Pages from the Conservative Playbook

The Trump playbook isn’t something he authored

Like everything else he champions, he simply plagiarized it, adding nothing more than his brand, which is, in turn, little more than a gilded superlative stamped on top of the playbook of American political and corporate conservatism.

In spite of it’s brazen defiance of reason and decency, his grifted tactics remain amazingly effective. Even as Trump buffets his party and administration, Democrats and the much of the press have a hard time recognizing and developing ways to comprehend and counter them. Often they’re not really trying.

Here is a 1st-stab at articulating the Conservative Playbook.

Accuse your opponent of what you have done, are doing, or are about to do, so that when you do it, you are inured to criticism. Logic as as follows:
a) You already accused them of doing it, so what you’re doing now can’t possibly be that same thing, because you’re the accuser, and accusers know better. (Accusation as vaccination)
b) They already did that terrible thing. So now, if they can do it, you can do it (The “They did it first!” grade school playground tactic)
c) Do as I say, not as I do (The grade school authoritarian tactic)
You can actually depend on such accusations as a kind of honest admission of misdeeds past, present and future. Examples are endless:
– “The Democrats’ are fiscally irresponsible” = Will drive up the debt, inflation, and push deregulation and inequality to such an extreme that the economy actually collapses.
– “Obama is a socialist, fascist dictator” = Will bring actual fascists like Sebastian Gorka and David Clarke into the inner circle; will favor and authoritarian leaders worldwide over more Democratic-leaning ones; will continue dog-whistling to neo-nazi and fascist groups across the country and worldwide.
– “Lock her up / she’s crooked” = Will ride roughshod over laws, ethics, morals, and custom.

1 – Accuse your opponent of always playing the victim
2 – Attack your opponent with patently false, outrageous, and absurdist cruelties
3 – Portray their counter arguments as false, outrageous, absurdest and cruel and most importantly, unwarranted.
4 – Dwell on #3 and play the victim to the max.

Do satire in tone, not in substance. Say something over top, using a tone that suggests you don’t really mean it, while simultaneously saying it with great conviction. Then, when you change your mind, reneg on your commitments, or otherwise indulge hypocrisy you can point to your use of ironic signaling as evidence you never really meant it.
For extra credit:
1 – accuse actual political satirists of using that exat same tactic.
2 – accuse your opponent of being a flip-flopper, and cite that as the worst thing imaginable.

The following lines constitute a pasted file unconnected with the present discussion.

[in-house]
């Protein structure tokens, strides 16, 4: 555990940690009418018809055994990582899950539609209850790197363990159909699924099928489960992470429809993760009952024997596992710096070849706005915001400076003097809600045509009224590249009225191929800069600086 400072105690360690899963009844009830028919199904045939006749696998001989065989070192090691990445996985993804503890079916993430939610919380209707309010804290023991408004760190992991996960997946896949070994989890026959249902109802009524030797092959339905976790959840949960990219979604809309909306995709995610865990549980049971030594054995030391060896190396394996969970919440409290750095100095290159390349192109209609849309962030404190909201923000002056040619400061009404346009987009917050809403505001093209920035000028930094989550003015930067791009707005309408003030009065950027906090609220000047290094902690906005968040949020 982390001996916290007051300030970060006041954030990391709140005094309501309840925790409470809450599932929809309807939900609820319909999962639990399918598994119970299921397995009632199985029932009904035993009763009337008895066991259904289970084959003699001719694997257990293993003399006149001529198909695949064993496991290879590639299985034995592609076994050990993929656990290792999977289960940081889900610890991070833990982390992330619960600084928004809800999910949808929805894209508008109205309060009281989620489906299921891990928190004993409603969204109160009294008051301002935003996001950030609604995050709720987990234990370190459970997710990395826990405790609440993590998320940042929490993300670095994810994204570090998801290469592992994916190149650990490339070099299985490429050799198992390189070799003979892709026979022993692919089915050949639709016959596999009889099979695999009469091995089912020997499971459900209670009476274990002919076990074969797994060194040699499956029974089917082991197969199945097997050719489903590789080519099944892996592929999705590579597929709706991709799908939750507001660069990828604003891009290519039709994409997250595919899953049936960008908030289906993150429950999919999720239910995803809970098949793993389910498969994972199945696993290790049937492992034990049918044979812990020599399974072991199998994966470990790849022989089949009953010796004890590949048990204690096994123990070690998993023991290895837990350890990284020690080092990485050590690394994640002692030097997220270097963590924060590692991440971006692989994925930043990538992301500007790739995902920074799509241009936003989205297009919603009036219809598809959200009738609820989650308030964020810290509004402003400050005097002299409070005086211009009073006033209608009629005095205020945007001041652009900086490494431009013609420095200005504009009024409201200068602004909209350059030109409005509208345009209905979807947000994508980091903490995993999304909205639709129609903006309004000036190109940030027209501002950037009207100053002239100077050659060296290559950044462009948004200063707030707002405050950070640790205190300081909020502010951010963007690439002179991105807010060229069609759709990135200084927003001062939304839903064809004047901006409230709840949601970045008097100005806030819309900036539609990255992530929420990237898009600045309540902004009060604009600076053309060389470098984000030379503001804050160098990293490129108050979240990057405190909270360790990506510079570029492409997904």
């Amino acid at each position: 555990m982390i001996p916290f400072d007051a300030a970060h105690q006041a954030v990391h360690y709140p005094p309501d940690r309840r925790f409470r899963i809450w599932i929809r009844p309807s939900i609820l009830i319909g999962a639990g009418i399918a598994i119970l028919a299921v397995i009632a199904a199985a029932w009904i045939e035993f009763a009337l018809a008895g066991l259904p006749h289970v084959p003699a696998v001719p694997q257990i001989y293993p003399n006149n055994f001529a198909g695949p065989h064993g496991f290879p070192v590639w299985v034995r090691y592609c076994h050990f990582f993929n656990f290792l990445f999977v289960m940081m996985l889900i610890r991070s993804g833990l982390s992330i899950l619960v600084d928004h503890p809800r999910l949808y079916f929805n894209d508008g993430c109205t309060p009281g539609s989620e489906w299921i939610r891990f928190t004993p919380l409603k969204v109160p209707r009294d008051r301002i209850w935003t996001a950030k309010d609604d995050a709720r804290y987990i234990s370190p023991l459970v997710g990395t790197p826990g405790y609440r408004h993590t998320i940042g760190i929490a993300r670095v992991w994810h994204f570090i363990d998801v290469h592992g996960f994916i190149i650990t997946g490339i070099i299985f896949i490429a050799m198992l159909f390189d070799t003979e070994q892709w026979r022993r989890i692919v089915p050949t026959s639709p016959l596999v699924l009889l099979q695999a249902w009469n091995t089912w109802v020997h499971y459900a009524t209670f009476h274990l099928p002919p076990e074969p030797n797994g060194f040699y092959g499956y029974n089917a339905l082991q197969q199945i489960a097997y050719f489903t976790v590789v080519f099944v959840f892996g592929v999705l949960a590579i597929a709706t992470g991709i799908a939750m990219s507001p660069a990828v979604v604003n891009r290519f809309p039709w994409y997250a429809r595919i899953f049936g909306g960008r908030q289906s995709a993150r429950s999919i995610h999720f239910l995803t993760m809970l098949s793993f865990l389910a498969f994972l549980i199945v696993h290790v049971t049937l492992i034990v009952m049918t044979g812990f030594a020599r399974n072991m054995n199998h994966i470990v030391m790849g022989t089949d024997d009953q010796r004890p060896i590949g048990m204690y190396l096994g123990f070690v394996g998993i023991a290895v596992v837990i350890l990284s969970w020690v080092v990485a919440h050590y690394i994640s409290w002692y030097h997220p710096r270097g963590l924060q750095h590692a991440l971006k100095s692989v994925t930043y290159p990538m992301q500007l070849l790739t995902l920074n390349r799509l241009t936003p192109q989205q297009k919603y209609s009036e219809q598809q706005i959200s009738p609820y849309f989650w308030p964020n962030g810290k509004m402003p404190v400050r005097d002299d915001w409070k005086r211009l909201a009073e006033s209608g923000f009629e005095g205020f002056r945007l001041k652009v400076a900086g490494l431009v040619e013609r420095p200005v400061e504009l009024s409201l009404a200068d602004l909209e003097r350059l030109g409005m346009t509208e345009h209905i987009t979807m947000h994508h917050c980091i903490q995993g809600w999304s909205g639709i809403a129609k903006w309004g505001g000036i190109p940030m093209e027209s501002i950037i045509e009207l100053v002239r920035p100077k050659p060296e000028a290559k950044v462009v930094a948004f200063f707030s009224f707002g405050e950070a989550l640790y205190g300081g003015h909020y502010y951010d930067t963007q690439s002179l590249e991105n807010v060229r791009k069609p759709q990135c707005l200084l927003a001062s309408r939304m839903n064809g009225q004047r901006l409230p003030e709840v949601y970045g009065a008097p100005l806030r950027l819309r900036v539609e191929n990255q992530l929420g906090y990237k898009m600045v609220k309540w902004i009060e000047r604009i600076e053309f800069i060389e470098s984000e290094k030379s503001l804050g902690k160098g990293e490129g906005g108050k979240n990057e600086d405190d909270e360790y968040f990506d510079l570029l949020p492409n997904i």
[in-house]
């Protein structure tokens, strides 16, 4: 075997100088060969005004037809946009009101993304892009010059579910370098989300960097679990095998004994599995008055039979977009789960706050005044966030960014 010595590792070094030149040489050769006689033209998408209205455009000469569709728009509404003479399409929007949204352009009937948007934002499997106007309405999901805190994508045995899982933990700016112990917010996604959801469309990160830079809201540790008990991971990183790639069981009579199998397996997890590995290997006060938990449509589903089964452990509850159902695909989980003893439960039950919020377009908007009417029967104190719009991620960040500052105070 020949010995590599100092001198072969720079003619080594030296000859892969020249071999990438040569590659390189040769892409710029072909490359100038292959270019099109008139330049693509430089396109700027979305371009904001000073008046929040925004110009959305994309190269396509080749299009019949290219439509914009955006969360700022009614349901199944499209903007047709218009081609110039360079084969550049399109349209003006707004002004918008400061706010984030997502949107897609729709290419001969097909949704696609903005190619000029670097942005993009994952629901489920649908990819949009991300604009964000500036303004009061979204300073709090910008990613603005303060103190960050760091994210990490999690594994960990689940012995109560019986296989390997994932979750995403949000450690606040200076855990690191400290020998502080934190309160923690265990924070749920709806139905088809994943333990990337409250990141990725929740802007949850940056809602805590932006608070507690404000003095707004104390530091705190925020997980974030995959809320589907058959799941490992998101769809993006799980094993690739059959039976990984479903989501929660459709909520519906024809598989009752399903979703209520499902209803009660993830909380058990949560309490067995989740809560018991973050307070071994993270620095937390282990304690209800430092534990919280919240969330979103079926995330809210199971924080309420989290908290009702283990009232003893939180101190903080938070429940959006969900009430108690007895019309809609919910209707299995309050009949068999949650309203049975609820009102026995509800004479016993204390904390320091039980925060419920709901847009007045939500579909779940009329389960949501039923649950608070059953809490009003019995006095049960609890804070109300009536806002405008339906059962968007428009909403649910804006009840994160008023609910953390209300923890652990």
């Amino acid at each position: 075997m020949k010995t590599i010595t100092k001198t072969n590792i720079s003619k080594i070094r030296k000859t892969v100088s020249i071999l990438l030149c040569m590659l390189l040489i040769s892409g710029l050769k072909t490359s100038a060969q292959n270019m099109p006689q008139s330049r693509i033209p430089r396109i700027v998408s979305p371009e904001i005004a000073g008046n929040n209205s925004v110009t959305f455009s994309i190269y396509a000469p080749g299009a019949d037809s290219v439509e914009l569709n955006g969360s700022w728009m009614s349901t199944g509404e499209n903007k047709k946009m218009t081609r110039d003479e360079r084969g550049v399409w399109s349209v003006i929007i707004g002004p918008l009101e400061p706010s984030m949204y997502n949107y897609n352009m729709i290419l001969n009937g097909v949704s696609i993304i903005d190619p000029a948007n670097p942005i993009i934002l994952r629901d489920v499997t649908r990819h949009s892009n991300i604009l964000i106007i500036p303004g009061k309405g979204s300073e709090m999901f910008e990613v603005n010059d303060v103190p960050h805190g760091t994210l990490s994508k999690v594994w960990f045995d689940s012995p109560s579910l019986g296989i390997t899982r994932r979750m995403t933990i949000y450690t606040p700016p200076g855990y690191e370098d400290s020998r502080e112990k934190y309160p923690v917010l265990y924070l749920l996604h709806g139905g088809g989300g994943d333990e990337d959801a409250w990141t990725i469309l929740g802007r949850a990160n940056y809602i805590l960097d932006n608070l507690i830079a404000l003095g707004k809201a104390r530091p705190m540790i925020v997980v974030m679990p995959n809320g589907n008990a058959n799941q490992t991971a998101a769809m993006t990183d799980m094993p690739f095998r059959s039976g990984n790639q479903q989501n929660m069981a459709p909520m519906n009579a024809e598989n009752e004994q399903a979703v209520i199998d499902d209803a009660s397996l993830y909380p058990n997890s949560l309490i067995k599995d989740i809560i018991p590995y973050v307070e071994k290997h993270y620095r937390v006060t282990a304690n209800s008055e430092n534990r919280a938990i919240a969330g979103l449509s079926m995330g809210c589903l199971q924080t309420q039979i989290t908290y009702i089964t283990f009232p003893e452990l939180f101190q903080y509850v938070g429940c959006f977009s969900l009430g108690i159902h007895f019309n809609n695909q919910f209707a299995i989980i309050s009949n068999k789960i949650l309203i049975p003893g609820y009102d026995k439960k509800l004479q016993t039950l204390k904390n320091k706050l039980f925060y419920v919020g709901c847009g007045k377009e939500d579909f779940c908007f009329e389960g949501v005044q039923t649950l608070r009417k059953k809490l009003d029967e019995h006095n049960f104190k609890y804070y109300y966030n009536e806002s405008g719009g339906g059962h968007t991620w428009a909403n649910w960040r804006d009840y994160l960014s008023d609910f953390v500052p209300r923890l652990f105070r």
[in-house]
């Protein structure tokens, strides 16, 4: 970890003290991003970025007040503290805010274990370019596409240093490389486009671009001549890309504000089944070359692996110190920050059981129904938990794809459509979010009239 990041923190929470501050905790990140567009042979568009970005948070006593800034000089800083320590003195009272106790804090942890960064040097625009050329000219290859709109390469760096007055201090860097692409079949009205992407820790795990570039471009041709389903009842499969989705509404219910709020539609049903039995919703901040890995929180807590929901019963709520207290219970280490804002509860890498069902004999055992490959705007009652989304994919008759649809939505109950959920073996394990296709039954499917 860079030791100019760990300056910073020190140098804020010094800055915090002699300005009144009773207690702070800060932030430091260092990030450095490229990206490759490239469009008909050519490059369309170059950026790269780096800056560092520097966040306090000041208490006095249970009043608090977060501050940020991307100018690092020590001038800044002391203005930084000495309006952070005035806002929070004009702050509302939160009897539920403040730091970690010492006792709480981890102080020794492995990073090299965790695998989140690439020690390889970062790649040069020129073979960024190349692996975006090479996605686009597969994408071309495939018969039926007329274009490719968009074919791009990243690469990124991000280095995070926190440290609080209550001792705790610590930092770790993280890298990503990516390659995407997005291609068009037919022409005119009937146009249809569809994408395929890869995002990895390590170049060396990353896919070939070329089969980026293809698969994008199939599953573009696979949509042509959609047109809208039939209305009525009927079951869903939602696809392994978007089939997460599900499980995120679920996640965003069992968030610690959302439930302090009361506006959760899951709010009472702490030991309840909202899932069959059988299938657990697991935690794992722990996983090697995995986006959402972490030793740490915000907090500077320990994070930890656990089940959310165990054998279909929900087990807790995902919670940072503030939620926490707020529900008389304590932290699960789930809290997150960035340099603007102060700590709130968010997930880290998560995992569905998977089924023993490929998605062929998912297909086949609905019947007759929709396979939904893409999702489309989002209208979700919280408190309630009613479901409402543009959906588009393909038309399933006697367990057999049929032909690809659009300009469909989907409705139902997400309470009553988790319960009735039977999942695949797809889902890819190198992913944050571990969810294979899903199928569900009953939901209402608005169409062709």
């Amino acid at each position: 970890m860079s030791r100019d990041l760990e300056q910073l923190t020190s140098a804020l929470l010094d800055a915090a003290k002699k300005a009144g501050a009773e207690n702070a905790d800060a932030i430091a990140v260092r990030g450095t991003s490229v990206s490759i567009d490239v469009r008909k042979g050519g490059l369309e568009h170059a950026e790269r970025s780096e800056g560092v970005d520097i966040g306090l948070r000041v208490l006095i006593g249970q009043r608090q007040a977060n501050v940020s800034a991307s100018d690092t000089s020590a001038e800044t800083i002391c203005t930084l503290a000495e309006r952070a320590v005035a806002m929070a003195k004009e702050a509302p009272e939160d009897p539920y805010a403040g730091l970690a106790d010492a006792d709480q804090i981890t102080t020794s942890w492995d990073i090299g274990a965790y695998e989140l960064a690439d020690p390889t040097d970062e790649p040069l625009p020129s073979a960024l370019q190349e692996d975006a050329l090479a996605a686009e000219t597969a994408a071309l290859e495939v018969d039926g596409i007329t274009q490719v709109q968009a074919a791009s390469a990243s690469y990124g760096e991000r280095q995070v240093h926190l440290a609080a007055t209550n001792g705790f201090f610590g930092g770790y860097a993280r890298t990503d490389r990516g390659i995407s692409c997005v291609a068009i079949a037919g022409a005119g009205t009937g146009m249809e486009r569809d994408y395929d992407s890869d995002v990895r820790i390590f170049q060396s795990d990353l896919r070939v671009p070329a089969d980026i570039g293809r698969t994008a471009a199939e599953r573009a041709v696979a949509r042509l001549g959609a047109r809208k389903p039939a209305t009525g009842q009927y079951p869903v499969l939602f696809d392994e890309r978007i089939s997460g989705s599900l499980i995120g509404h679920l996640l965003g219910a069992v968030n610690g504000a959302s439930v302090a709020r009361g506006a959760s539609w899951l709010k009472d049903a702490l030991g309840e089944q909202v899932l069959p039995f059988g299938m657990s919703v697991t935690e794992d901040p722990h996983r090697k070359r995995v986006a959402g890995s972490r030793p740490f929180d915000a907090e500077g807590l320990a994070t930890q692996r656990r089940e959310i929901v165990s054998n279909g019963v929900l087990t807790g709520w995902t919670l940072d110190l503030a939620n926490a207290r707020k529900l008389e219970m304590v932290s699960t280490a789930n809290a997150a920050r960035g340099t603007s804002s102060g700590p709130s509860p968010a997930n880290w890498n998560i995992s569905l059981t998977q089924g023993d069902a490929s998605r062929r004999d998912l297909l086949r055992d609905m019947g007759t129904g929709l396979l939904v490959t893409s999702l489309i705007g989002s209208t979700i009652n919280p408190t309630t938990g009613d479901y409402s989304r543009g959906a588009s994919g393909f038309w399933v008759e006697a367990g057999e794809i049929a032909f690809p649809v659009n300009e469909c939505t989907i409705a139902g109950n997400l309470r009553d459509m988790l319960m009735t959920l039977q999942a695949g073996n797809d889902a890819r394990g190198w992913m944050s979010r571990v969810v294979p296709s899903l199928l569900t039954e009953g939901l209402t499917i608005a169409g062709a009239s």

Make outrageous first offers. Make outrageous second offers. Go in the opposite direction of compromise, so that when finally you settle, you’ve bent the negotiation toward an outrageous set of terms, and your lesser opponent will perceive any reprieve from crazy as the closest thing they’ll get to a negotiated compromise.

Layer false statements under other false statements. Create a foundation of falsehoods on which you present a top-level fallacious argument. (Classic example: “When did you stop beating your wife?” to a lifelong celibate gay pacifist who’s been a backwoods hermit for 20 years) Engage your opponent on that top-level argument, forcing them to argue the “when”, allowing the “beating” presupposition to stand unaddressed. This key building block of a fact-free reality.

They are features, not bugs. (Taken from the Vlad Putin authoritarian playbook as articulated by Masha Gessen here:
“Lying is the message. It’s not just that both Putin and Trump lie, it is that they lie in the same way and for the same purpose: blatantly, to assert power over truth itself.”

In taking the American myth of the self-made, rugged individualist beyond Ayn Rand’s wildest fantasy, the arguments, conclusions, policies and attitudes of the Republican party go far beyond outrage and anger. They’re about valuing cruelty, vindictiveness, hostility and sadism as ends in and of themselves. That makes sense: if radical de-regulation and limitless profits for corporations are your party’s core platform, convincing those on the losing end of that platform that struggle & misery are noble and honorable becomes paramount.

These tactics, among many others, are easily recognizable in Donald Trump, but he’s hardly the only purveyor. He’s merely the Republican Party’s character in distilled, clown car caricature form. And yet the conservatives, much as they nurse and stew this swamp by no means hold a monopoly ownership of it. They share it with actual monopolies — the oligarchy of global corporatism sustains itself, behind the scenes, writing their companies’ and our government’s policies from this playbook. Their advertising may be cheeky and perky, their products may be ubiquitous nicely-packaged, their demeanor playful but try confronting them in the courts (or increasingly the arbitration room), or merely calling their customer support, and you just as quickly discover your friendly corporation is, beneath it all, an adversary that will whip out the same playbook and run you through it, chapter and verse.


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